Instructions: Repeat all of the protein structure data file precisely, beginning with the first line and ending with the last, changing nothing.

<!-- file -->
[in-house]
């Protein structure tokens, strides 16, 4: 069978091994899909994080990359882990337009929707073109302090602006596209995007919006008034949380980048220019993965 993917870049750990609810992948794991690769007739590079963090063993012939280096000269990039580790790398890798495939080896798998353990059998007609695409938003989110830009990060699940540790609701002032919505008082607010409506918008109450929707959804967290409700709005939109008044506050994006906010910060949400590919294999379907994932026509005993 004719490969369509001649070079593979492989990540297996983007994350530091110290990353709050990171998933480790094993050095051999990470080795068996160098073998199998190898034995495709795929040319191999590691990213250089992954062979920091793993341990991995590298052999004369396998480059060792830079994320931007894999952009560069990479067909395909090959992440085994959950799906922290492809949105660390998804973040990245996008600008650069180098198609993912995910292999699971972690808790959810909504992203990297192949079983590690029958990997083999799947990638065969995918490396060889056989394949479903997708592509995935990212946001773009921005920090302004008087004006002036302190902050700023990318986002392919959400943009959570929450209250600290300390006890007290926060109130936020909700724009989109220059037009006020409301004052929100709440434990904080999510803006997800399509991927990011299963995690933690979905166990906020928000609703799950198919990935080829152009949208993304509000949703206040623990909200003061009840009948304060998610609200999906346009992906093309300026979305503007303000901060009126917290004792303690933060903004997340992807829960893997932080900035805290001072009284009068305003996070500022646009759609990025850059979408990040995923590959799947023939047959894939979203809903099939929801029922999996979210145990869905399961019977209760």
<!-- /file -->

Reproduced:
[in-house]
């Protein structure tokens, strides 16, 4: 069978091994899909994080990359882990337009929707073109302090602006596209995007919006008034949380980048220019993965 993917870049750990609810992948794991690769007739590079963090063993012939280096000269990039580790790398890798495939080896798998353990059998007609695409938003989110830009990060699940540790609701002032919505008082607010409506918008109450929707959804967290409700709005939109008044506050994006906010910060949400590919294999379907994932026509005993 004719490969369509001649070079593979492989990540297996983007994350530091110290990353709050990171998933480790094993050095051999990470080795068996160098073998199998190898034995495709795929040319191999590691990213250089992954062979920091793993341990991995590298052999004369396998480059060792830079994320931007894999952009560069990479067909395909090959992440085994959950799906922290492809949105660390998804973040990245996008600008650069180098198609993912995910292999699971972690808790959810909504992203990297192949079983590690029958990997083999799947990638065969995918490396060889056989394949479903997708592509995935990212946001773009921005920090302004008087004006002036302190902050700023990318986002392919959400943009959570929450209250600290300390006890007290926060109130936020909700724009989109220059037009006020409301004052929100709440434990904080999510803006997800399509991927990011299963995690933690979905166990906020928000609703799950198919990935080829152009949208993304509000949703206040623990909200003061009840009948304060998610609200999906346009992906093309300026979305503007303000901060009126917290004792303690933060903004997340992807829960893997932080900035805290001072009284009068305003996070500022646009759609990025850059979408990040995923590959799947023939047959894939979203809903099939929801029922999996979210145990869905399961019977209760």